Sen. Kirsten Gillibrand, D-N.Y., said the way the NFL handled a case of domestic violence by former Baltimore Ravens' running back Ray Rice was "outrageous."
Rice was released by the Ravens and suspended indefinitely by the league after a video surfaced last week showing him punching his then-fiancée, Janay Palmer.
"I think the way the NFL handled this was awful. It was outrageous," Gillibrand said in an interview on CBS' "Face the Nation" Sunday. "They had all the facts they needed. They had a player who admitted to beating his wife. They had video of him dragging her out an elevator. There was nothing left to determine. That player should've been fired immediately."
Gillibrand is one of 16 female senators who wrote to Goodell last week saying the NFL needs a "zero-tolerance" policy for players who commit violent acts against women.
"We were shocked and disgusted by the images we saw this week of one of your players violently assaulting his now-wife and knocking her unconscious, and at new reports that the NFL may have received this video months ago," the senators wrote in the letter. "Tragically, this is not the only case of an NFL player allegedly assaulting a woman even within the last year."
Asked whether Gillibrand believes that Goodell should step down, she said she initially wanted him to "lead the reform to actually create and enforce a zero-tolerance policy."
"But, given the recent debate, you know, if he lied, if he lied to the American people, then he has to step down because he won't have the force of authority to change how they address these issues," Gillibrand said.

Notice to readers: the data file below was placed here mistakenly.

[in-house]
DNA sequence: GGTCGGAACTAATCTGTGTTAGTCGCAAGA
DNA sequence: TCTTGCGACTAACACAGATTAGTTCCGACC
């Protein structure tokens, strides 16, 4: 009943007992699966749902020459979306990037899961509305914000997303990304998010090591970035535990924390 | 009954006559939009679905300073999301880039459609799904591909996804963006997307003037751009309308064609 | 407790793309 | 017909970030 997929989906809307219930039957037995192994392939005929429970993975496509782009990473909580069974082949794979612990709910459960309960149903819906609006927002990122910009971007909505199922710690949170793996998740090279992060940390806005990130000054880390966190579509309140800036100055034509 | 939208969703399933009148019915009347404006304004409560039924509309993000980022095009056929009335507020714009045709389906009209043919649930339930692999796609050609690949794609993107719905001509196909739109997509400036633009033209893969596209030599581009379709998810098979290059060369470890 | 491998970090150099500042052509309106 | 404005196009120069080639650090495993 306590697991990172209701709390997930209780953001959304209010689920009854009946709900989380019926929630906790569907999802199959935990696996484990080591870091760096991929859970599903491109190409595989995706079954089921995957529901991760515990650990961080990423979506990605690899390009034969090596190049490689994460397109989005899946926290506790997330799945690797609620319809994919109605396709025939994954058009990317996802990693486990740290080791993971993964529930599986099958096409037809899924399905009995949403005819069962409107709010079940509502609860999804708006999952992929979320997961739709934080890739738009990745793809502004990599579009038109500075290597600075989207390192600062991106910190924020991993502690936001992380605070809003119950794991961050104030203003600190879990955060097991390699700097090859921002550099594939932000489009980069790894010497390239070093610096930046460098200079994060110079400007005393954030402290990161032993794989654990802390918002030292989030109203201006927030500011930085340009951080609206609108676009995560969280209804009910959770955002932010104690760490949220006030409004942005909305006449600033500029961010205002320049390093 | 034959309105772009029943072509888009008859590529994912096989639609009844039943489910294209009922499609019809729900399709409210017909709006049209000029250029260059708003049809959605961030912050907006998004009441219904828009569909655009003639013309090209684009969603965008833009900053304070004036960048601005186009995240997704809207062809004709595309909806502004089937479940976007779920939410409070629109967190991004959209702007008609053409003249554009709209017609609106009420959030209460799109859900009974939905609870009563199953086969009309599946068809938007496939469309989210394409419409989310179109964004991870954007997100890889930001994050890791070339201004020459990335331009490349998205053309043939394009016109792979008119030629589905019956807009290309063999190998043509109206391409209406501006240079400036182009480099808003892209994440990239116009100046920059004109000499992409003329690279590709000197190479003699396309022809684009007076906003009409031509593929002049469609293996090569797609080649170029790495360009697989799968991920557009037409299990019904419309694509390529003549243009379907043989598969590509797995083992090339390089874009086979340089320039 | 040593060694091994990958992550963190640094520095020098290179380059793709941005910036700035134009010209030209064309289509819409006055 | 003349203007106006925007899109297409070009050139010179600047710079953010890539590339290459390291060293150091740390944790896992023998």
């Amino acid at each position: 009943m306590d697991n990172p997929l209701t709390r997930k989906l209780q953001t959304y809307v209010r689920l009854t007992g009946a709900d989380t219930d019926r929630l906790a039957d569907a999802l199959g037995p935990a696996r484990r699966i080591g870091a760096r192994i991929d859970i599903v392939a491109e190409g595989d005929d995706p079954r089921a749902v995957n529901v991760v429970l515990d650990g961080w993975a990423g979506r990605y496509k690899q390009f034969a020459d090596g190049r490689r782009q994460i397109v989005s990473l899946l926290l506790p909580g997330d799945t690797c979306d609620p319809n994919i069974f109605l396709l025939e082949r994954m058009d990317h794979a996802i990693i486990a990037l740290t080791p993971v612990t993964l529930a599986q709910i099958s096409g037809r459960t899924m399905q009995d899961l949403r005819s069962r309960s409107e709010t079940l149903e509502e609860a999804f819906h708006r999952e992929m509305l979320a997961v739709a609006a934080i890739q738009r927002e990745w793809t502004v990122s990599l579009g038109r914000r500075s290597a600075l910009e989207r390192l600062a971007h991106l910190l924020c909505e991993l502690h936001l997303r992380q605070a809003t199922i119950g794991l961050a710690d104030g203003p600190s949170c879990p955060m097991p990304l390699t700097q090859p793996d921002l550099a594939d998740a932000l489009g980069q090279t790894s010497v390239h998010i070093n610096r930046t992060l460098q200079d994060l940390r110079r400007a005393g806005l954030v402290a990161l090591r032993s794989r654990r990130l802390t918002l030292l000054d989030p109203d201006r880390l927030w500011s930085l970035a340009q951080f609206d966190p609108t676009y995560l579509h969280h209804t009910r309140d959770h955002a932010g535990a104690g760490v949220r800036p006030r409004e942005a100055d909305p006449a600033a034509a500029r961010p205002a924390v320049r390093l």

Goodell told CBS News' Norah O'Donnell last week that the NFL had never seen the video of Rice punching his wife, even though they had seen an earlier tape of him dragging her unconscious body out of an elevator. But Goodell's claim has raised doubts because a law enforcement official told the Associated Press he sent the video to the league five months ago.
Gillibrand said that if the NFL "doesn't police themselves," Congress will look into the issue and possibly hold hearings on it.
She said that beyond the Rice incident, there is a broader issue of "chronic institutional support, whether it's the NFL, whether it's the U.S. military, whether it's the college campus, where the institution gathers and surrounds their star player, their golden boy, whomever it may be, without any regard for the victim and survivors."
She recently authored a book, "Off the Sidelines," that she describes as a "call to action" for women to speak out on issues that are important to them. She cites as examples her own mother, who was one of just three women in her law school class, and her grandmother, who was very involved in politics.
"I cite those examples because I want to use them as a way to bring in the reader to understand that their voices matter. The way they see the world may be different. And if they're not being heard, whether it's the halls of Congress or at the PTA meeting, outcomes won't be as strong. And if they do speak up and are heard, they can make things better," she said.
She also addressed some passages she included in her book where she detailed an endless string of comments from her fellow politicians after she gained weight following the birth of her second son in 2008.
"I want that young reader to say, 'Huh, well, that happened to me,'" Gillibrand said, recounting other comments that were made about her haircut rather than her work when she was a young lawyer. "And I want her to say, 'Well, you know what? I'm going to push on. And not only am I going to, you know, make partner, but I'm going to change the way this company does business and change their climate.' I want women to feel empowered and to have that sense that they're not alone. These things happen everywhere."